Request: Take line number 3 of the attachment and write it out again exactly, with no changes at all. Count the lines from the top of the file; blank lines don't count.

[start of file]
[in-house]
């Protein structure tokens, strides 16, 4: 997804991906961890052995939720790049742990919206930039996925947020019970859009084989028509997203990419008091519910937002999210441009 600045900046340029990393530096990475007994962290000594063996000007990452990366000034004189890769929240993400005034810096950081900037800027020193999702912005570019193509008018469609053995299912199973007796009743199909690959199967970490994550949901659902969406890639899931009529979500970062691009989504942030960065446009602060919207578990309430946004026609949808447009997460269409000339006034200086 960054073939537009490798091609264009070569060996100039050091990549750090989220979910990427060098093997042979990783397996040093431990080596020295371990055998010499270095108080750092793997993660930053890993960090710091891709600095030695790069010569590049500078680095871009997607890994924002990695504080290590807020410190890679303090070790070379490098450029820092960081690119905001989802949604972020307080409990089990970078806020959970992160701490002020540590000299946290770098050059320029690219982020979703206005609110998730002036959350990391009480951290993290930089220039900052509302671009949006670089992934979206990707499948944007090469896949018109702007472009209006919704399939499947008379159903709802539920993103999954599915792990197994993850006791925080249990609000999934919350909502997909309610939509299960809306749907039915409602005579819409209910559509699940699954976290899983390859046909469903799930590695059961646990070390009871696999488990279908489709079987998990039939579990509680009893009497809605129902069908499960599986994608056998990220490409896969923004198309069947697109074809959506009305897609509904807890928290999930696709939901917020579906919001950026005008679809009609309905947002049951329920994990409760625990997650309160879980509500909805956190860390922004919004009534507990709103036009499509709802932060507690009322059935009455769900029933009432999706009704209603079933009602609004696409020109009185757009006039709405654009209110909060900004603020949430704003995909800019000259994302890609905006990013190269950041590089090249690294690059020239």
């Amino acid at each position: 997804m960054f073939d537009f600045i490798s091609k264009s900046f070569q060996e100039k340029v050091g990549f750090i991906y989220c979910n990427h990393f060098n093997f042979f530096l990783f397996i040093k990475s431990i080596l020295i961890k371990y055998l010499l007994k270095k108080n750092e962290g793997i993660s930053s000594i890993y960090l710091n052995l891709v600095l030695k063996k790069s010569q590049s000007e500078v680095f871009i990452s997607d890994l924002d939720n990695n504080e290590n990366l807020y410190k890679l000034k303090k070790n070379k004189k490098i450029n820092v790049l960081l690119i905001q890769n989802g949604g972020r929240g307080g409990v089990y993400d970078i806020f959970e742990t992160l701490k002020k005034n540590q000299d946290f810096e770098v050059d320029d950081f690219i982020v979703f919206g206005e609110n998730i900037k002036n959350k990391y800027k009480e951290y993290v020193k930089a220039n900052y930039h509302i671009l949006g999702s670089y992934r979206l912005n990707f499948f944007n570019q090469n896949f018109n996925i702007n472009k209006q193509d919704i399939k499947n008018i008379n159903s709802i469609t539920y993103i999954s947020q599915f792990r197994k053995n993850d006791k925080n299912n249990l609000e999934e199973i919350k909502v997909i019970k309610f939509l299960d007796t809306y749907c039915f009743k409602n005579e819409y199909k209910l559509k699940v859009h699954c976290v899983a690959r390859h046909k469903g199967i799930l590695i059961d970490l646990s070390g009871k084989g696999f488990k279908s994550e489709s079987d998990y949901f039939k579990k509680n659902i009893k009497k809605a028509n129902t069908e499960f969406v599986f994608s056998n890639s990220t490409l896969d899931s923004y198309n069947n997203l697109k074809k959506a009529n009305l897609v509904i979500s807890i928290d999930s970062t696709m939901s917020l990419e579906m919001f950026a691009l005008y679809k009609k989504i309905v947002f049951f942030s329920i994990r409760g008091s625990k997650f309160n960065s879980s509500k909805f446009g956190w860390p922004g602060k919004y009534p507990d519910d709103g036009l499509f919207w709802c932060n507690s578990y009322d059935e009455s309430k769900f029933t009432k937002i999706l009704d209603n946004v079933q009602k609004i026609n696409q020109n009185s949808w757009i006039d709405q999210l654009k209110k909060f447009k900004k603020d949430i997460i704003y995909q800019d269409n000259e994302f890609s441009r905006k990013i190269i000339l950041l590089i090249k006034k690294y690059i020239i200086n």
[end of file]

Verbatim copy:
């Amino acid at each position: 997804m960054f073939d537009f600045i490798s091609k264009s900046f070569q060996e100039k340029v050091g990549f750090i991906y989220c979910n990427h990393f060098n093997f042979f530096l990783f397996i040093k990475s431990i080596l020295i961890k371990y055998l010499l007994k270095k108080n750092e962290g793997i993660s930053s000594i890993y960090l710091n052995l891709v600095l030695k063996k790069s010569q590049s000007e500078v680095f871009i990452s997607d890994l924002d939720n990695n504080e290590n990366l807020y410190k890679l000034k303090k070790n070379k004189k490098i450029n820092v790049l960081l690119i905001q890769n989802g949604g972020r929240g307080g409990v089990y993400d970078i806020f959970e742990t992160l701490k002020k005034n540590q000299d946290f810096e770098v050059d320029d950081f690219i982020v979703f919206g206005e609110n998730i900037k002036n959350k990391y800027k009480e951290y993290v020193k930089a220039n900052y930039h509302i671009l949006g999702s670089y992934r979206l912005n990707f499948f944007n570019q090469n896949f018109n996925i702007n472009k209006q193509d919704i399939k499947n008018i008379n159903s709802i469609t539920y993103i999954s947020q599915f792990r197994k053995n993850d006791k925080n299912n249990l609000e999934e199973i919350k909502v997909i019970k309610f939509l299960d007796t809306y749907c039915f009743k409602n005579e819409y199909k209910l559509k699940v859009h699954c976290v899983a690959r390859h046909k469903g199967i799930l590695i059961d970490l646990s070390g009871k084989g696999f488990k279908s994550e489709s079987d998990y949901f039939k579990k509680n659902i009893k009497k809605a028509n129902t069908e499960f969406v599986f994608s056998n890639s990220t490409l896969d899931s923004y198309n069947n997203l697109k074809k959506a009529n009305l897609v509904i979500s807890i928290d999930s970062t696709m939901s917020l990419e579906m919001f950026a691009l005008y679809k009609k989504i309905v947002f049951f942030s329920i994990r409760g008091s625990k997650f309160n960065s879980s509500k909805f446009g956190w860390p922004g602060k919004y009534p507990d519910d709103g036009l499509f919207w709802c932060n507690s578990y009322d059935e009455s309430k769900f029933t009432k937002i999706l009704d209603n946004v079933q009602k609004i026609n696409q020109n009185s949808w757009i006039d709405q999210l654009k209110k909060f447009k900004k603020d949430i997460i704003y995909q800019d269409n000259e994302f890609s441009r905006k990013i190269i000339l950041l590089i090249k006034k690294y690059i020239i200086n």